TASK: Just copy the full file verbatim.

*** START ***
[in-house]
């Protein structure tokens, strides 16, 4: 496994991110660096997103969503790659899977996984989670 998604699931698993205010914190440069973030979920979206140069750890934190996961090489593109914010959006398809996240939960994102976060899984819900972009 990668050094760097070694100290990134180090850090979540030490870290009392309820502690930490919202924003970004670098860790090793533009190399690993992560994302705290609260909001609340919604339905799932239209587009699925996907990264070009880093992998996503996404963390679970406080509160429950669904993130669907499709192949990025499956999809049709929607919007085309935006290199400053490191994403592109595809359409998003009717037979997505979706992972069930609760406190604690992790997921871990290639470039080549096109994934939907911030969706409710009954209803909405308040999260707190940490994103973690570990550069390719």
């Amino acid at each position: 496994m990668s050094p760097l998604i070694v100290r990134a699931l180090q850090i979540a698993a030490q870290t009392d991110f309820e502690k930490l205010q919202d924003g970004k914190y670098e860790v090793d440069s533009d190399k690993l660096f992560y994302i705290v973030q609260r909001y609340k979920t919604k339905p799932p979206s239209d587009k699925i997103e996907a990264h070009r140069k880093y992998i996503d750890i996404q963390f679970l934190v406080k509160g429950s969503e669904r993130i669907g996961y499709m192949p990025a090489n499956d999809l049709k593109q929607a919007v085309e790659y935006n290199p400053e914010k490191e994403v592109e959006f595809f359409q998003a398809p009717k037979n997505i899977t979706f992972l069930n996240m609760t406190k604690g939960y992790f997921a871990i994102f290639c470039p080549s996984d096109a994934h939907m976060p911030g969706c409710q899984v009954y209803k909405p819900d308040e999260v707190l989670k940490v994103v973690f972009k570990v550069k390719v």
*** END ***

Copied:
[in-house]
């Protein structure tokens, strides 16, 4: 496994991110660096997103969503790659899977996984989670 998604699931698993205010914190440069973030979920979206140069750890934190996961090489593109914010959006398809996240939960994102976060899984819900972009 990668050094760097070694100290990134180090850090979540030490870290009392309820502690930490919202924003970004670098860790090793533009190399690993992560994302705290609260909001609340919604339905799932239209587009699925996907990264070009880093992998996503996404963390679970406080509160429950669904993130669907499709192949990025499956999809049709929607919007085309935006290199400053490191994403592109595809359409998003009717037979997505979706992972069930609760406190604690992790997921871990290639470039080549096109994934939907911030969706409710009954209803909405308040999260707190940490994103973690570990550069390719």
């Amino acid at each position: 496994m990668s050094p760097l998604i070694v100290r990134a699931l180090q850090i979540a698993a030490q870290t009392d991110f309820e502690k930490l205010q919202d924003g970004k914190y670098e860790v090793d440069s533009d190399k690993l660096f992560y994302i705290v973030q609260r909001y609340k979920t919604k339905p799932p979206s239209d587009k699925i997103e996907a990264h070009r140069k880093y992998i996503d750890i996404q963390f679970l934190v406080k509160g429950s969503e669904r993130i669907g996961y499709m192949p990025a090489n499956d999809l049709k593109q929607a919007v085309e790659y935006n290199p400053e914010k490191e994403v592109e959006f595809f359409q998003a398809p009717k037979n997505i899977t979706f992972l069930n996240m609760t406190k604690g939960y992790f997921a871990i994102f290639c470039p080549s996984d096109a994934h939907m976060p911030g969706c409710q899984v009954y209803k909405p819900d308040e999260v707190l989670k940490v994103v973690f972009k570990v550069k390719v």